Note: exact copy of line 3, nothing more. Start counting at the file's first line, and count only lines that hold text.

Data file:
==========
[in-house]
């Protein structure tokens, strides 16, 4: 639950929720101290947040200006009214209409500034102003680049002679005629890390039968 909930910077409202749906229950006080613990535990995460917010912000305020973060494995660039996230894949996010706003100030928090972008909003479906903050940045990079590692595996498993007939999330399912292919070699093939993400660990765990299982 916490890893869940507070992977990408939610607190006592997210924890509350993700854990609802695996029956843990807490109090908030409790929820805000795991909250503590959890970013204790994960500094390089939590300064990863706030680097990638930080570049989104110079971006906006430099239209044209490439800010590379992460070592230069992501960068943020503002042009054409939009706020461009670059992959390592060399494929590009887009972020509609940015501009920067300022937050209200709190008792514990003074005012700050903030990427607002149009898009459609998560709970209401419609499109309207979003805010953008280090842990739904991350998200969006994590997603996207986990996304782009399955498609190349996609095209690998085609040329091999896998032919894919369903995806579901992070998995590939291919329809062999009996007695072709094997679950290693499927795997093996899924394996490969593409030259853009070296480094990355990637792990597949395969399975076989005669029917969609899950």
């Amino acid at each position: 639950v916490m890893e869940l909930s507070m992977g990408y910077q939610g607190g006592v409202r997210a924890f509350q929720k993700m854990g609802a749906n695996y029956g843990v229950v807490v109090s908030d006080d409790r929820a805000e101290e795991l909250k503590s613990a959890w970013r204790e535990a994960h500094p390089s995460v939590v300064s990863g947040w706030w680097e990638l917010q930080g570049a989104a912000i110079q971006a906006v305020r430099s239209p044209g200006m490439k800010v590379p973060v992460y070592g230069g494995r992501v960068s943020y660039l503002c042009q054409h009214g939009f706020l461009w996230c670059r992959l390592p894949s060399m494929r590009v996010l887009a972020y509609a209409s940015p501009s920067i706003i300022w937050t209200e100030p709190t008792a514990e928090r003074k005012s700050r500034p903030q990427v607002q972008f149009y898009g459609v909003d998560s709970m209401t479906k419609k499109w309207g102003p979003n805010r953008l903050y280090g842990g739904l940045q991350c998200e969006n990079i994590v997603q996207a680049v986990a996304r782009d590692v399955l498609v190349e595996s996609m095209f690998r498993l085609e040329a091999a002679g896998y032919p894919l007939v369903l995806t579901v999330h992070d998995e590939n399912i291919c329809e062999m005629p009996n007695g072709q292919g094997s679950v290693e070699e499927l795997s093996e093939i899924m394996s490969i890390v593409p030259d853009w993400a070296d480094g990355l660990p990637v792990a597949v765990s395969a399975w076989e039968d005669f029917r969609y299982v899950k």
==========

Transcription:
């Amino acid at each position: 639950v916490m890893e869940l909930s507070m992977g990408y910077q939610g607190g006592v409202r997210a924890f509350q929720k993700m854990g609802a749906n695996y029956g843990v229950v807490v109090s908030d006080d409790r929820a805000e101290e795991l909250k503590s613990a959890w970013r204790e535990a994960h500094p390089s995460v939590v300064s990863g947040w706030w680097e990638l917010q930080g570049a989104a912000i110079q971006a906006v305020r430099s239209p044209g200006m490439k800010v590379p973060v992460y070592g230069g494995r992501v960068s943020y660039l503002c042009q054409h009214g939009f706020l461009w996230c670059r992959l390592p894949s060399m494929r590009v996010l887009a972020y509609a209409s940015p501009s920067i706003i300022w937050t209200e100030p709190t008792a514990e928090r003074k005012s700050r500034p903030q990427v607002q972008f149009y898009g459609v909003d998560s709970m209401t479906k419609k499109w309207g102003p979003n805010r953008l903050y280090g842990g739904l940045q991350c998200e969006n990079i994590v997603q996207a680049v986990a996304r782009d590692v399955l498609v190349e595996s996609m095209f690998r498993l085609e040329a091999a002679g896998y032919p894919l007939v369903l995806t579901v999330h992070d998995e590939n399912i291919c329809e062999m005629p009996n007695g072709q292919g094997s679950v290693e070699e499927l795997s093996e093939i899924m394996s490969i890390v593409p030259d853009w993400a070296d480094g990355l660990p990637v792990a597949v765990s395969a399975w076989e039968d005669f029917r969609y299982v899950k």